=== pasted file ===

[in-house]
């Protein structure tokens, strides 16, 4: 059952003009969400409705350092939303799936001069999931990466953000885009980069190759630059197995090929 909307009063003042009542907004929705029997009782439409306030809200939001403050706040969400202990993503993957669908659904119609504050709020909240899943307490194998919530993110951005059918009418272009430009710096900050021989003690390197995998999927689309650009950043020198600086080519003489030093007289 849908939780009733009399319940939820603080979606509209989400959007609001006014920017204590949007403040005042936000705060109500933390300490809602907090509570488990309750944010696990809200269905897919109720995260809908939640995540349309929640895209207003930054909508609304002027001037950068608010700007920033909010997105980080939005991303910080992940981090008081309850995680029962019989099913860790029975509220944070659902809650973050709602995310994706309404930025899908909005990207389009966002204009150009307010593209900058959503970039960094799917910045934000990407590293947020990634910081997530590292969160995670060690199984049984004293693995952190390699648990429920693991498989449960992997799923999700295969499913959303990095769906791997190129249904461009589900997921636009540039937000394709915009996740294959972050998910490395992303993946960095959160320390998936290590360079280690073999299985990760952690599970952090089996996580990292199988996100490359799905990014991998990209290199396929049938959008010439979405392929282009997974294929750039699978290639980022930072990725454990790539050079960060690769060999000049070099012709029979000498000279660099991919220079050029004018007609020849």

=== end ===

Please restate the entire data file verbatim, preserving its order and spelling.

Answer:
[in-house]
């Protein structure tokens, strides 16, 4: 059952003009969400409705350092939303799936001069999931990466953000885009980069190759630059197995090929 909307009063003042009542907004929705029997009782439409306030809200939001403050706040969400202990993503993957669908659904119609504050709020909240899943307490194998919530993110951005059918009418272009430009710096900050021989003690390197995998999927689309650009950043020198600086080519003489030093007289 849908939780009733009399319940939820603080979606509209989400959007609001006014920017204590949007403040005042936000705060109500933390300490809602907090509570488990309750944010696990809200269905897919109720995260809908939640995540349309929640895209207003930054909508609304002027001037950068608010700007920033909010997105980080939005991303910080992940981090008081309850995680029962019989099913860790029975509220944070659902809650973050709602995310994706309404930025899908909005990207389009966002204009150009307010593209900058959503970039960094799917910045934000990407590293947020990634910081997530590292969160995670060690199984049984004293693995952190390699648990429920693991498989449960992997799923999700295969499913959303990095769906791997190129249904461009589900997921636009540039937000394709915009996740294959972050998910490395992303993946960095959160320390998936290590360079280690073999299985990760952690599970952090089996996580990292199988996100490359799905990014991998990209290199396929049938959008010439979405392929282009997974294929750039699978290639980022930072990725454990790539050079960060690769060999000049070099012709029979000498000279660099991919220079050029004018007609020849």